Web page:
#Lexit: The Left Leave Campaign

On June 23, Britain will vote in a referendum on EU membership. Voters deserve better than an ugly choice between David Cameron’s pro-EU campaign (or the pipe-dream of a “Social Europe”) on the one hand, and the reactionary anti-EU campaigning of UKIP and the Tory right on the other.

That is why we have come together to launch #Lexit: The Left Leave Campaign. We aim to build a principled, anti-racist and internationalist campaign, committed to democracy, social justice and environmental sustainability.
Why you should vote to leave on 23 June:

(1) A big business agenda
The EU is in secret negotiations with the US to launch the Transatlantic Trade and Investment Partnership (TTIP). This will promote privatisation and reduce corporate standards to the lowest level either side of the Atlantic. War on Want estimates the deal could cost 600,000 jobs.
Membership of the EU hampers any attempt to nationalise the railways or to rescue industries such as steel where jobs are threatened.
Countries such as Greece, Cyprus, Ireland and Portugal have suffered brutal EU austerity programmes. In Greece, health spending fell by a quarter, education by a third.

(2) Unreformable and undemocratic
Decision-making in the EU is dominated by unelected bodies such as the European Commission and European Central Bank. Those running them are contemptuous of democracy. Confronted with discontent over TTIP, Cecilia Malmström, European trade commissioner, replied: “I do not take my mandate from the European people.”
Rewriting or scrapping the basic EU treaties would need unanimous agreement between all 28 governments.

(3) Rights and justice
It is a myth that the EU defends workers. Equal pay legislation came out of the struggle of the women sewing machinists at Ford Dagenham in 1968, not from the EU. Most health and safety legislation originates in the 1970s, a time of union strength. The national minimum wage was won by the labour movement—not given to us by the EU. The EU has not defended workers against any of the 12 Tory anti-union laws since 1980.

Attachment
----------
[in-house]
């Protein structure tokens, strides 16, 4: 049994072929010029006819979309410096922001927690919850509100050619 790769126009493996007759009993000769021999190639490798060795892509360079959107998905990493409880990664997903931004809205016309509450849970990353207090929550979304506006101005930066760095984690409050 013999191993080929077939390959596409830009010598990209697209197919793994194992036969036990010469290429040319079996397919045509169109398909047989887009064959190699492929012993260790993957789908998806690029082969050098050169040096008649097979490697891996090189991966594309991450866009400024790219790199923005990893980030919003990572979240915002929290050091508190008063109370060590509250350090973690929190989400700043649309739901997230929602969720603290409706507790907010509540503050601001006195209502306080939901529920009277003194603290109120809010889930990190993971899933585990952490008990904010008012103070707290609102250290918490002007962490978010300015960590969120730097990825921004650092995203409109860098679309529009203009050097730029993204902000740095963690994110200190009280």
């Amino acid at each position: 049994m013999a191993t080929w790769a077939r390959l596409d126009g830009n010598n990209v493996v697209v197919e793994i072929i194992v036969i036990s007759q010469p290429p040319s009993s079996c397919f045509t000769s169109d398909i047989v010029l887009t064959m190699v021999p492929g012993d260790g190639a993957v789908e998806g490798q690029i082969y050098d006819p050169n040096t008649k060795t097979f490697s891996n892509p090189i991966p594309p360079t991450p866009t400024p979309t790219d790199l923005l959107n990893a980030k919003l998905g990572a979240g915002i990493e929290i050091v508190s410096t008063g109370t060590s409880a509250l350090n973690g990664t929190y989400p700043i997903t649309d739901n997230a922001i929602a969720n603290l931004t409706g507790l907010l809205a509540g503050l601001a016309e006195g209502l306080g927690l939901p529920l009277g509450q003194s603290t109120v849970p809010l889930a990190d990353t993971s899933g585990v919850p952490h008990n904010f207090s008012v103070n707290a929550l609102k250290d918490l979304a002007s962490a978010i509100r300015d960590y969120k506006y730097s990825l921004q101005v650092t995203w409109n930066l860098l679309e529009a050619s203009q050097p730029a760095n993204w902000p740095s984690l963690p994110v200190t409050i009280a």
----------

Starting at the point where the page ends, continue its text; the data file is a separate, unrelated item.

The left defends the European Convention on Human Rights (ECHR) adopted by the Council of Europe, a completely separate body from the EU that Britain would remain a member of whatever the referendum result.

(4) Fortress Europe
The so-called freedom of movement of labour does not apply to non-EU citizens. For those from within the EU, four European Court of Justice rulings have outlawed trade union and government action to enforce equal rights for imported (“posted”) workers.
Now the EU is engaged in the mass deportation of refugees from Greece. Amnesty International says of the deportation programme, “The very principle of international protection for those fleeing war and persecution is at stake.” We defend the rights of refugees.
“Fortress Europe” is also developing a military dimension, which EU treaties openly link to Nato.

(5) Heading right?
If Britain votes to leave, it won’t automatically mean a move to the right. The Tories are being torn apart by debate over the EU. If Cameron loses, he will almost certainly go. If a Conservative government survives, it will be hopelessly fragile.
Not only will the government be weakened. The rich and powerful overwhelmingly support British membership. The City, the Confederation of British Industry and the Institute of Directors all support the status quo. So do at least two-thirds of large British firms surveyed by the Financial Times last year. A crisis for our rulers can open up a greater space for the left.

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